Bugs won't be piloting the plane, obviously, because bugs can't get pilot licenses. I hope I didn't give you that impression. But they will be fueling it. Microbes will be fueling aircraft, says Boeing and algae will be the dominant aircraft fuel by 2023.
Darrin Morgan, who handles Boeing's biofuels strategy says Boeing has now established feasibility, and commercial production will soon begin. Boeing conducted the first commercial aviation non-algae biodiesel test flight in February with Virgin Atlantic and GE Aviation, and they now plan the first algae-based biodiesel flight from Auckland to San Francisco this month.
Before you say that this is just green-washing, let me tell you that Europe won't even let our planes land after 2012 if they can't meet the kind of emissions standards that can be devised by lobbyist-free government, such as they are blessed with in all those other countries.
Oh, wait, I see that that harsh rule has been modified recently, after airline industry howls of protest. Now they must just pay a little more to pollute, but they can at least land. Thank goodness for lobbies. But meeting these low CO2 requirements as hardly hurt Boeing sales, and their fuel efficent Dreamliner has even caused runups in worldwide carbonfiber prices.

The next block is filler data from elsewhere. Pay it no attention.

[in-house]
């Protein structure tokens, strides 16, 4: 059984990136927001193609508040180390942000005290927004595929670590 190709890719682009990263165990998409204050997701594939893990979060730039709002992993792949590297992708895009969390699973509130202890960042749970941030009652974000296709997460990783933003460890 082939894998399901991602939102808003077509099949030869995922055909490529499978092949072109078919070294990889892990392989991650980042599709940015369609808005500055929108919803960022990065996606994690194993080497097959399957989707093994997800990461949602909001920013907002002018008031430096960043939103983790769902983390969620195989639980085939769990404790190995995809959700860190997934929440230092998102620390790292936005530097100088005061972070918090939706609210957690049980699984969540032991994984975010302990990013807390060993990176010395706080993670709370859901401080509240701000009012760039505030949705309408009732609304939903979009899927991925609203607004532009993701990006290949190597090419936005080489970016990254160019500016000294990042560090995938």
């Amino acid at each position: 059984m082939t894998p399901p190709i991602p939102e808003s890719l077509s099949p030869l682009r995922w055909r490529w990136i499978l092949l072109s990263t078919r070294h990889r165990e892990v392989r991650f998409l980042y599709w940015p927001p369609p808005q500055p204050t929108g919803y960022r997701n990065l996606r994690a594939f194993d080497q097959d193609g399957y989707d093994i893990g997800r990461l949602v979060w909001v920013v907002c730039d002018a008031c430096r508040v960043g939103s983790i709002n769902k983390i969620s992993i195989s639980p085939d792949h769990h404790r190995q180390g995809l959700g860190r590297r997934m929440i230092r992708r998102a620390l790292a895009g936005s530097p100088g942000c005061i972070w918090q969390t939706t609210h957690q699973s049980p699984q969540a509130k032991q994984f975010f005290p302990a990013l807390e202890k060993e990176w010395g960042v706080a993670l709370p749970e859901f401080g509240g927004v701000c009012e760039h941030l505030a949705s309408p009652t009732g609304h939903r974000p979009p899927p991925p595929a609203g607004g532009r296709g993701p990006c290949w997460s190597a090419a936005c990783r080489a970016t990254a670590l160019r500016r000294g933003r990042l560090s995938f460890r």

New Zealand has set a similar standard to the EU requirement: new regulations increasing biofuel use by 2012. The prime minister there has committed to getting New Zealand 90% renewably powered by 2020 - she has made it to seventy percent so far - and that means planes will have to meet those standards too, when they refuel in those nations. So as you can imagine, the New Zealand startup Aquaflow supplying the bugs fueling Boeing's test flight, announced in March that they are gearing up for major production.
Even tiny Island nations like New Zealand could supply behemoths like Boeing all the algae they need to get us to Europe. That's because, with the exponential doubling growth rate of microbes, algae does not need a lot of space to manufacture enough algae to power our planes.
If we keep siphoning it off, of course. Which, no doubt we will.